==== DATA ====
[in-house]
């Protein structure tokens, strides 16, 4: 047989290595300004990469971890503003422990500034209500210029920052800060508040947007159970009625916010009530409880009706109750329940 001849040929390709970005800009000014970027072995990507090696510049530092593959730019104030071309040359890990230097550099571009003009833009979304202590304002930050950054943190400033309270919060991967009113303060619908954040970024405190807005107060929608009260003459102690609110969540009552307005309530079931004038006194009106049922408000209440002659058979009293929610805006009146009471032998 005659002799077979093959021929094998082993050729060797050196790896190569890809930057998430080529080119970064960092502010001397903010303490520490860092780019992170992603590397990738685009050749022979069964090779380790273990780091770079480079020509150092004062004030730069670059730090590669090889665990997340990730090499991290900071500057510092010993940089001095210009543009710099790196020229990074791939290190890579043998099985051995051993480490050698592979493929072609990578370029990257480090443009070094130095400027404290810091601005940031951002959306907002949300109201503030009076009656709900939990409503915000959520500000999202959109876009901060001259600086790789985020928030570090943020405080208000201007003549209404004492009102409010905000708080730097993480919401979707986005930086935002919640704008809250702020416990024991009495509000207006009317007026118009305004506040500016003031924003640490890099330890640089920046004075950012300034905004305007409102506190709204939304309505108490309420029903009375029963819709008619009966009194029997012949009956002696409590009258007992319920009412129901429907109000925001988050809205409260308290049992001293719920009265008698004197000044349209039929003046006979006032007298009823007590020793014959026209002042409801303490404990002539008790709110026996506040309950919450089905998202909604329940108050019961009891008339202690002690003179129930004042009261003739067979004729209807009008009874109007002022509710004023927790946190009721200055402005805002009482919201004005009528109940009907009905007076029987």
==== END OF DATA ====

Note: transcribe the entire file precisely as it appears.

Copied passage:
[in-house]
């Protein structure tokens, strides 16, 4: 047989290595300004990469971890503003422990500034209500210029920052800060508040947007159970009625916010009530409880009706109750329940 001849040929390709970005800009000014970027072995990507090696510049530092593959730019104030071309040359890990230097550099571009003009833009979304202590304002930050950054943190400033309270919060991967009113303060619908954040970024405190807005107060929608009260003459102690609110969540009552307005309530079931004038006194009106049922408000209440002659058979009293929610805006009146009471032998 005659002799077979093959021929094998082993050729060797050196790896190569890809930057998430080529080119970064960092502010001397903010303490520490860092780019992170992603590397990738685009050749022979069964090779380790273990780091770079480079020509150092004062004030730069670059730090590669090889665990997340990730090499991290900071500057510092010993940089001095210009543009710099790196020229990074791939290190890579043998099985051995051993480490050698592979493929072609990578370029990257480090443009070094130095400027404290810091601005940031951002959306907002949300109201503030009076009656709900939990409503915000959520500000999202959109876009901060001259600086790789985020928030570090943020405080208000201007003549209404004492009102409010905000708080730097993480919401979707986005930086935002919640704008809250702020416990024991009495509000207006009317007026118009305004506040500016003031924003640490890099330890640089920046004075950012300034905004305007409102506190709204939304309505108490309420029903009375029963819709008619009966009194029997012949009956002696409590009258007992319920009412129901429907109000925001988050809205409260308290049992001293719920009265008698004197000044349209039929003046006979006032007298009823007590020793014959026209002042409801303490404990002539008790709110026996506040309950919450089905998202909604329940108050019961009891008339202690002690003179129930004042009261003739067979004729209807009008009874109007002022509710004023927790946190009721200055402005805002009482919201004005009528109940009907009905007076029987």